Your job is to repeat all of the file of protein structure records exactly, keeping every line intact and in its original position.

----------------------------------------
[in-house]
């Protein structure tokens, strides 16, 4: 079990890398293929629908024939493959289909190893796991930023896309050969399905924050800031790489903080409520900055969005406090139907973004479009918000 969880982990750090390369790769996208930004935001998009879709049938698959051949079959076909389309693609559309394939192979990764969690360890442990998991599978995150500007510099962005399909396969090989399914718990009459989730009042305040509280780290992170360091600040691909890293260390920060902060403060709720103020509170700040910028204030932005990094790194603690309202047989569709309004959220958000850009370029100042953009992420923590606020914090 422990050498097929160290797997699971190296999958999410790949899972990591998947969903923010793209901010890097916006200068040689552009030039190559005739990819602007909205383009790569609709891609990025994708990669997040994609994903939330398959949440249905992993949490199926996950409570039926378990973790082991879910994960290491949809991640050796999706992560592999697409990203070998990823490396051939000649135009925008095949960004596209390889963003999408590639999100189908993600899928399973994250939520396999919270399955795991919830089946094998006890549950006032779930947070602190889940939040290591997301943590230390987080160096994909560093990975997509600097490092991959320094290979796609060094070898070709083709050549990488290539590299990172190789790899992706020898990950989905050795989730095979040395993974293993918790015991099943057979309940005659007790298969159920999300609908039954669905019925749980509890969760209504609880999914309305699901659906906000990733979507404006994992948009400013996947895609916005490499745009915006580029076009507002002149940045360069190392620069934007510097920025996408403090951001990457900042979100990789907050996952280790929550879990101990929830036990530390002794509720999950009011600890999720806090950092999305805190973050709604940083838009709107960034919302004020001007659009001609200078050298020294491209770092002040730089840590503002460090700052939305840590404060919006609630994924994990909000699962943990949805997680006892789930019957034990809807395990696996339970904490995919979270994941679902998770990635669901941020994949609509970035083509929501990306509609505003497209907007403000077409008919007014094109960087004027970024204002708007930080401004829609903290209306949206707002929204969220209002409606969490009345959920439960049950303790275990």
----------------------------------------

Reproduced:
[in-house]
């Protein structure tokens, strides 16, 4: 079990890398293929629908024939493959289909190893796991930023896309050969399905924050800031790489903080409520900055969005406090139907973004479009918000 969880982990750090390369790769996208930004935001998009879709049938698959051949079959076909389309693609559309394939192979990764969690360890442990998991599978995150500007510099962005399909396969090989399914718990009459989730009042305040509280780290992170360091600040691909890293260390920060902060403060709720103020509170700040910028204030932005990094790194603690309202047989569709309004959220958000850009370029100042953009992420923590606020914090 422990050498097929160290797997699971190296999958999410790949899972990591998947969903923010793209901010890097916006200068040689552009030039190559005739990819602007909205383009790569609709891609990025994708990669997040994609994903939330398959949440249905992993949490199926996950409570039926378990973790082991879910994960290491949809991640050796999706992560592999697409990203070998990823490396051939000649135009925008095949960004596209390889963003999408590639999100189908993600899928399973994250939520396999919270399955795991919830089946094998006890549950006032779930947070602190889940939040290591997301943590230390987080160096994909560093990975997509600097490092991959320094290979796609060094070898070709083709050549990488290539590299990172190789790899992706020898990950989905050795989730095979040395993974293993918790015991099943057979309940005659007790298969159920999300609908039954669905019925749980509890969760209504609880999914309305699901659906906000990733979507404006994992948009400013996947895609916005490499745009915006580029076009507002002149940045360069190392620069934007510097920025996408403090951001990457900042979100990789907050996952280790929550879990101990929830036990530390002794509720999950009011600890999720806090950092999305805190973050709604940083838009709107960034919302004020001007659009001609200078050298020294491209770092002040730089840590503002460090700052939305840590404060919006609630994924994990909000699962943990949805997680006892789930019957034990809807395990696996339970904490995919979270994941679902998770990635669901941020994949609509970035083509929501990306509609505003497209907007403000077409008919007014094109960087004027970024204002708007930080401004829609903290209306949206707002929204969220209002409606969490009345959920439960049950303790275990």